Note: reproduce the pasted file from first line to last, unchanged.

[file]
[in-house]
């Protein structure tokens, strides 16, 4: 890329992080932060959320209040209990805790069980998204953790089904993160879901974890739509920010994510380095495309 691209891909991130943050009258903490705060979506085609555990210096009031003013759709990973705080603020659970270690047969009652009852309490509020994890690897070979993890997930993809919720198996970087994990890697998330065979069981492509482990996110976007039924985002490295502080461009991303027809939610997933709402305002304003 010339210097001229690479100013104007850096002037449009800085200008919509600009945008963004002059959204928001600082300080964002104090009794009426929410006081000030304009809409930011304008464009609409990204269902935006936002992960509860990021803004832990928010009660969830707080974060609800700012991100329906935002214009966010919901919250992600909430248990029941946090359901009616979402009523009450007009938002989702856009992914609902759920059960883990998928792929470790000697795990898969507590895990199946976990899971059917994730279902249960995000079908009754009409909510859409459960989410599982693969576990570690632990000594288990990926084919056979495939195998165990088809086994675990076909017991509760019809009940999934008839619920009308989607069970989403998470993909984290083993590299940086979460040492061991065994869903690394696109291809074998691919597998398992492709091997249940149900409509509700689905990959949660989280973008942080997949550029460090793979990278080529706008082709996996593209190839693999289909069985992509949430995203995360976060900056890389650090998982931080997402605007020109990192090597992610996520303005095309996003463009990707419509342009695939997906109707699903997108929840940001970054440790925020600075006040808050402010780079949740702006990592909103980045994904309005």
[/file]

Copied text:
[in-house]
């Protein structure tokens, strides 16, 4: 890329992080932060959320209040209990805790069980998204953790089904993160879901974890739509920010994510380095495309 691209891909991130943050009258903490705060979506085609555990210096009031003013759709990973705080603020659970270690047969009652009852309490509020994890690897070979993890997930993809919720198996970087994990890697998330065979069981492509482990996110976007039924985002490295502080461009991303027809939610997933709402305002304003 010339210097001229690479100013104007850096002037449009800085200008919509600009945008963004002059959204928001600082300080964002104090009794009426929410006081000030304009809409930011304008464009609409990204269902935006936002992960509860990021803004832990928010009660969830707080974060609800700012991100329906935002214009966010919901919250992600909430248990029941946090359901009616979402009523009450007009938002989702856009992914609902759920059960883990998928792929470790000697795990898969507590895990199946976990899971059917994730279902249960995000079908009754009409909510859409459960989410599982693969576990570690632990000594288990990926084919056979495939195998165990088809086994675990076909017991509760019809009940999934008839619920009308989607069970989403998470993909984290083993590299940086979460040492061991065994869903690394696109291809074998691919597998398992492709091997249940149900409509509700689905990959949660989280973008942080997949550029460090793979990278080529706008082709996996593209190839693999289909069985992509949430995203995360976060900056890389650090998982931080997402605007020109990192090597992610996520303005095309996003463009990707419509342009695939997906109707699903997108929840940001970054440790925020600075006040808050402010780079949740702006990592909103980045994904309005």